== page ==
Photo Credit: Tomer Neuberg/Flash90
Benjamin Netanyahu and Nir Barkat, February 16, 2020.

In a survey conducted by Menachem Lazar of Panels Politics, which aired on 103FM, respondents were asked whom they would vote for should Likud be running under the chairmanship of Benjamin Netanyahu. Subsequently, they were presented with four scenarios should Netanyahu retire and Likud would be led by Nir Barkat, Yuli Edelstein, Miri Regev, or Israel Katz.

The response to the first question was familiar from the past four election rounds in Israel: with Netanyahu leading in the next election, Likud would receive 33 seats and remain the largest party by a considerable margin. However, together with its coalition partners Shas (8), religious Zionism (8), and United Torah Judaism (7), Likud would once again fail to reach above 56 seats and would remain in the opposition – presuming Religious Zionism Chairman MK Bezalel Smotrich would persist in objecting to the inclusion of Ra’am (5).

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The right-left bloc, consisting of the parties currently in government, would end with 57 seats, with Yesh Atid (19), Blue&White (9), Labor (7), Yamina (6), Israel Beiteinu (6), Meretz (5), and Ra’am (5). Gideon Saar’s New Hope is completely erased in this scenario and does not cross the threshold percentage. The Joint Arab List hovers between the two blocs with 7 seats.

So far it’s the familiar stuff, to be followed by endless election cycles, each ending with the same results. But one tweak of the above scenario changes everything: One candidate, according to the survey, can preserve the Likud’s advantage and decide the election by a margin that’s almost as high as Netanyahu’s: it’s Nir Barkat. The former mayor of Jerusalem, who stated that he intends to run for the party leadership the day after Netanyahu departs, would succeed in leading the Likud to 29 seats if the elections were held today. It’s four seats fewer than Netanyahu’s, but Likud remains the largest party, holding a gap of ten seats from Yair Lapid’s Yesh Atid in second place.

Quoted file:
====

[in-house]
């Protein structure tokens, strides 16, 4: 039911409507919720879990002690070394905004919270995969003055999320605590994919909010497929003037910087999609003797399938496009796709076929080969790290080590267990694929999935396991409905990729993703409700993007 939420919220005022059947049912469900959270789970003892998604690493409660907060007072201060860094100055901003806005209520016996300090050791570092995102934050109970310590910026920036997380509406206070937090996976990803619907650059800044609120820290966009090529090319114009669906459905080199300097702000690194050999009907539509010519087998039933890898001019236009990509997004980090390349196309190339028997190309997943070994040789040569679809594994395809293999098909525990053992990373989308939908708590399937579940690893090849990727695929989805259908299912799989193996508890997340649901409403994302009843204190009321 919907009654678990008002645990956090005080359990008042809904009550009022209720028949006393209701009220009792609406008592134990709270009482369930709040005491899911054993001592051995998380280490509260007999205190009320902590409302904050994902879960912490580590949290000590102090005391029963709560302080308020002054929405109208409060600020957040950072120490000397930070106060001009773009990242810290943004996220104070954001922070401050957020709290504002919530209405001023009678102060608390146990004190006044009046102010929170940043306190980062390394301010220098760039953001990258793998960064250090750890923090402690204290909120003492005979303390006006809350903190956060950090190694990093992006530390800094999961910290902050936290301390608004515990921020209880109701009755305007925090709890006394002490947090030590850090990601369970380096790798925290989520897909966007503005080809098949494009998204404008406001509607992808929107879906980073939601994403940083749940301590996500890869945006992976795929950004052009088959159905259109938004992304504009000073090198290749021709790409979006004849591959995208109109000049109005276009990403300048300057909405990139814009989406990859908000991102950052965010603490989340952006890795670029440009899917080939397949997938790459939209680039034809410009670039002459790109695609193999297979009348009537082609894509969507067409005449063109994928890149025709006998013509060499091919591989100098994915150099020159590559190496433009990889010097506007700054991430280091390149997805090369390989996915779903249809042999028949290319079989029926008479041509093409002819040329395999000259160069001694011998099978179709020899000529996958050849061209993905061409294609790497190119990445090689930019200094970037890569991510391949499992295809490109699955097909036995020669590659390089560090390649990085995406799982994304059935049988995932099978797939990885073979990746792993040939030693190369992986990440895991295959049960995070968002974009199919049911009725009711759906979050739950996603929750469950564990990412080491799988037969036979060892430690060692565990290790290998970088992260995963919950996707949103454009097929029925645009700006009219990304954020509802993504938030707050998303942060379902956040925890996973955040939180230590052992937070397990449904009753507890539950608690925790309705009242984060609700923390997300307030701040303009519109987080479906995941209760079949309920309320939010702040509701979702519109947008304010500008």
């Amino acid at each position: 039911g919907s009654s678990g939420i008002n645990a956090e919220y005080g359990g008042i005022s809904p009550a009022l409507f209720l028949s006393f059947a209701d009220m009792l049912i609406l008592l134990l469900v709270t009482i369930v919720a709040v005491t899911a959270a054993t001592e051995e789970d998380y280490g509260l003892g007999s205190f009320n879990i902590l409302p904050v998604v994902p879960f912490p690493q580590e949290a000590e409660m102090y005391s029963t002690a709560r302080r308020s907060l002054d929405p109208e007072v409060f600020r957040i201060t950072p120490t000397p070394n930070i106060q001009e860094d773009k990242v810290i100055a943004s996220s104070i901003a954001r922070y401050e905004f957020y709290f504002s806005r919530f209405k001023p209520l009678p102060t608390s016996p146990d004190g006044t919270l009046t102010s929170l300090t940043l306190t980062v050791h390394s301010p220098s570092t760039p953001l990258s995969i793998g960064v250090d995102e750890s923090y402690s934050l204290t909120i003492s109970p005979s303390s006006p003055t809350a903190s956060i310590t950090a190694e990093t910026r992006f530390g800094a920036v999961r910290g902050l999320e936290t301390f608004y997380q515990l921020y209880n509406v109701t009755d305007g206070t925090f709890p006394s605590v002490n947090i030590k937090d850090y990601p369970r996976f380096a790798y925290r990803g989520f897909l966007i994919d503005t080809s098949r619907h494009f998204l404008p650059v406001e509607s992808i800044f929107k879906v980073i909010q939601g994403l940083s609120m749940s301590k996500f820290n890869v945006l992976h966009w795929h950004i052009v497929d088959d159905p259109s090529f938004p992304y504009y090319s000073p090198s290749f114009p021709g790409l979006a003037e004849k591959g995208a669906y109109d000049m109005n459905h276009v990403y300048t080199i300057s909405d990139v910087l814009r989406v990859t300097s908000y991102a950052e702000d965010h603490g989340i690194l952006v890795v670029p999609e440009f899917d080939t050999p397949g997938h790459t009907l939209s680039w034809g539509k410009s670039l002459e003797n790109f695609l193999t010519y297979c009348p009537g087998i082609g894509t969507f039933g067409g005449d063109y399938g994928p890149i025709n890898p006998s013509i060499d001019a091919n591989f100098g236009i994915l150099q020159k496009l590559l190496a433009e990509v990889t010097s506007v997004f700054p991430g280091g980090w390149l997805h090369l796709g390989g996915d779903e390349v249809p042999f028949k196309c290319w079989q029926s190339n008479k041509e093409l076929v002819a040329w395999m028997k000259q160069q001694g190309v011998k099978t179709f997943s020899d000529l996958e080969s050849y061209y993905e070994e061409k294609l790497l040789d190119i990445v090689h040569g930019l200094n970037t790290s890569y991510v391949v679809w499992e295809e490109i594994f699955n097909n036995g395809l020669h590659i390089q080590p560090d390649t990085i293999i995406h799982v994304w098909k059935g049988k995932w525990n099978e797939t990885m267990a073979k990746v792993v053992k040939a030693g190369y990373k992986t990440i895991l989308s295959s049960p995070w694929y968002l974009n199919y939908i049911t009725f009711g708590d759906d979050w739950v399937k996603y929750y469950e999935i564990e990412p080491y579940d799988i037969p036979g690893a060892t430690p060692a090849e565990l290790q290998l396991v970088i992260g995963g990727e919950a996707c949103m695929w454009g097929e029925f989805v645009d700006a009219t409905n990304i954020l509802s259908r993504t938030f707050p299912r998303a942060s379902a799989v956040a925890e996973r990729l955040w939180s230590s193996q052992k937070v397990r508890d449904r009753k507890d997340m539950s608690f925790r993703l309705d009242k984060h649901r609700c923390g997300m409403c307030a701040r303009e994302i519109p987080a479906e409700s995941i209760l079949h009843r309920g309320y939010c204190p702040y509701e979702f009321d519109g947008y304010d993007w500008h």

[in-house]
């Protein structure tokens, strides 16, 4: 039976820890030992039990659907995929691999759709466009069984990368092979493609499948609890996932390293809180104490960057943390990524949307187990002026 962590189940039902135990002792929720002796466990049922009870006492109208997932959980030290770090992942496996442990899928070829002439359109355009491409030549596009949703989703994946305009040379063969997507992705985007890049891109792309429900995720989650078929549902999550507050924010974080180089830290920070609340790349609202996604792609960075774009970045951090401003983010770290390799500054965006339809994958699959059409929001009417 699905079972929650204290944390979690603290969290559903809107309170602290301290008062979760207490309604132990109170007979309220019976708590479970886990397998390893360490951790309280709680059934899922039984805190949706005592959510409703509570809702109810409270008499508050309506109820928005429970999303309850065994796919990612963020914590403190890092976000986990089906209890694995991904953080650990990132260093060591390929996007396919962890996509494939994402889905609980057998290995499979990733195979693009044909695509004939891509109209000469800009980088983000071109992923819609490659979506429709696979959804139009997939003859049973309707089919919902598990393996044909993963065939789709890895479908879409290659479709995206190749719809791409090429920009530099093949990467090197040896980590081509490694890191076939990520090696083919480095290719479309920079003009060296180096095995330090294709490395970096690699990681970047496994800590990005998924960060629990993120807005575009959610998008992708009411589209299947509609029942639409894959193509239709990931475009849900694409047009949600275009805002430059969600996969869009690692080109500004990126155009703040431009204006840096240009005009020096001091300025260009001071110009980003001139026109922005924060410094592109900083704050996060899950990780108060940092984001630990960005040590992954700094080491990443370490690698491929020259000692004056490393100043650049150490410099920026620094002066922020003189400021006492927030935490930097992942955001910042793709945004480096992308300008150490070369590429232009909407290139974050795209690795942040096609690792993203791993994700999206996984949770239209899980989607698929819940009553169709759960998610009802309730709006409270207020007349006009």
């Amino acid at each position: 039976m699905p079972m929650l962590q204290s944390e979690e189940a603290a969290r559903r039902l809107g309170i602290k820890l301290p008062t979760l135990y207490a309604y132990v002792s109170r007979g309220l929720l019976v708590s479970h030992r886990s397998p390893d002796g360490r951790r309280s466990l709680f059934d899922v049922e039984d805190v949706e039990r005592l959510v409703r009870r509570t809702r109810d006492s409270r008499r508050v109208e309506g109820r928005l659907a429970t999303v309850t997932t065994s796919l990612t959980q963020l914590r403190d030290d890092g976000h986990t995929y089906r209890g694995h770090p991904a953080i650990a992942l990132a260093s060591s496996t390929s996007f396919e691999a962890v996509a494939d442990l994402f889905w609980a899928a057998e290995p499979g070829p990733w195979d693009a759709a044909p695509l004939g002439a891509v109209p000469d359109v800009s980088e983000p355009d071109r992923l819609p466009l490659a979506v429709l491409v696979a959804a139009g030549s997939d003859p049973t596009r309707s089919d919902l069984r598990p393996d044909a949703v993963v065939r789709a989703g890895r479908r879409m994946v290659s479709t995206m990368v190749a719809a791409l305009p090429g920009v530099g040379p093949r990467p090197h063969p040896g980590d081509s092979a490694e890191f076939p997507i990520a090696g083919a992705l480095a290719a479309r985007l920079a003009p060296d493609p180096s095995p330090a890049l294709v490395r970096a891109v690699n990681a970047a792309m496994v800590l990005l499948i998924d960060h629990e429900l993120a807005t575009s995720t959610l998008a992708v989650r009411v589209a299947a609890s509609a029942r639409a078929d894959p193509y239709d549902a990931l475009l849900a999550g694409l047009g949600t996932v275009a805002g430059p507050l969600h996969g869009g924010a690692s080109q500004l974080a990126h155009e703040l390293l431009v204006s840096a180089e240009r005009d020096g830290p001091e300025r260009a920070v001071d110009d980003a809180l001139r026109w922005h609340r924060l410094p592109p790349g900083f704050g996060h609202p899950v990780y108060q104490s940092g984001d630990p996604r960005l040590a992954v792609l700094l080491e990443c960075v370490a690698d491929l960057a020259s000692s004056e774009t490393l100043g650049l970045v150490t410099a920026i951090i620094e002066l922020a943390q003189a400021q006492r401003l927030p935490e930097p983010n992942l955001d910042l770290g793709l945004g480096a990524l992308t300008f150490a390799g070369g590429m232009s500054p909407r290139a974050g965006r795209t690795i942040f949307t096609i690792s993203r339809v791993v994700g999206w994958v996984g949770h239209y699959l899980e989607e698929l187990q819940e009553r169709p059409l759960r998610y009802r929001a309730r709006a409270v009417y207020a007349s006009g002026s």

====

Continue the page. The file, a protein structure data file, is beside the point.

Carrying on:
Here are the results with Barkat leading Likud:

Likud………………………………………………29
Yesh Atid……………………….……………….19
Blue&White……………………………………10
Shas…………………………………………..…….9
Religious Zionism…………………………….9
Yamina……………………………………….…….7
Joint Arab List……………………………..…..7
United Torah Judaism………………………7
Labor……………………………………………..….7
Israel Beiteinu………………………………….6
Meretz………………………………………………5
Ra’am……………………………………………….5

The four seats that the Likud would lose would be divided among Religious Zionism, Blue&White, Yamina, and Shas. But in exchange for this minor loss, the right-bloc dominates the political map like it’s 2015 all over again, ready to govern without leftists, without Arabs, and without Benny Gantz behind Likud and Prime Minister Nir Barkat. The coalition led by Barkat’s Likud (29), would include Shas (9), religious Zionism (9), Yamina (7), United Torah Judaism (7), and even Israel Beiteinu (6) since there’s no bad blood between Avigdor Liberman and Nir Barkat. It would be a 67-seat government, which could eventually lure in some key MKs from Blue&White. The nightmare would be over.

Only Barkat can do it, according to the poll. The other three scenarios – with Yisrael Katz, Yuli Edelstein, and Miri Regev – barely scratch 20 seats. They would still be able to put together a right-wing coalition government, but one in which Likud is a weaker partner. Incidentally, with Katz, Edelstein, and Regev at the top, Gideon Sa’ar comes back to life and his New Hope gets four seats, enough to cross the threshold.

If ever there were proof that Netanyahu is holding back his Likud party – this survey spells it out very clearly. By the way, Netanyahu could strike a deal with Barkat to come back as a government minister after the end of his trial – Netanyahu has already served as Ariel Sharon’s finance minister after his first stint as prime minister.

The survey was conducted over the weekend by Panels Politics. To get the most reliable results possible, it was split into two surveys, each with 650 respondents, members of Panel4All’s respondents’ panel online. Each of the surveys was transferred to a representative sample of the adult population in the State of Israel aged 18 and over, Jews and Arabs alike. The two samples were identical in terms of sampling characteristics. The sampling error for each survey was approximately 3.4 percent. The Likud leadership alternatives in each survey were presented to every respondent in a randomly changing order, to avoid an influence by the order of presentation of each option.

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David writes news at JewishPress.com.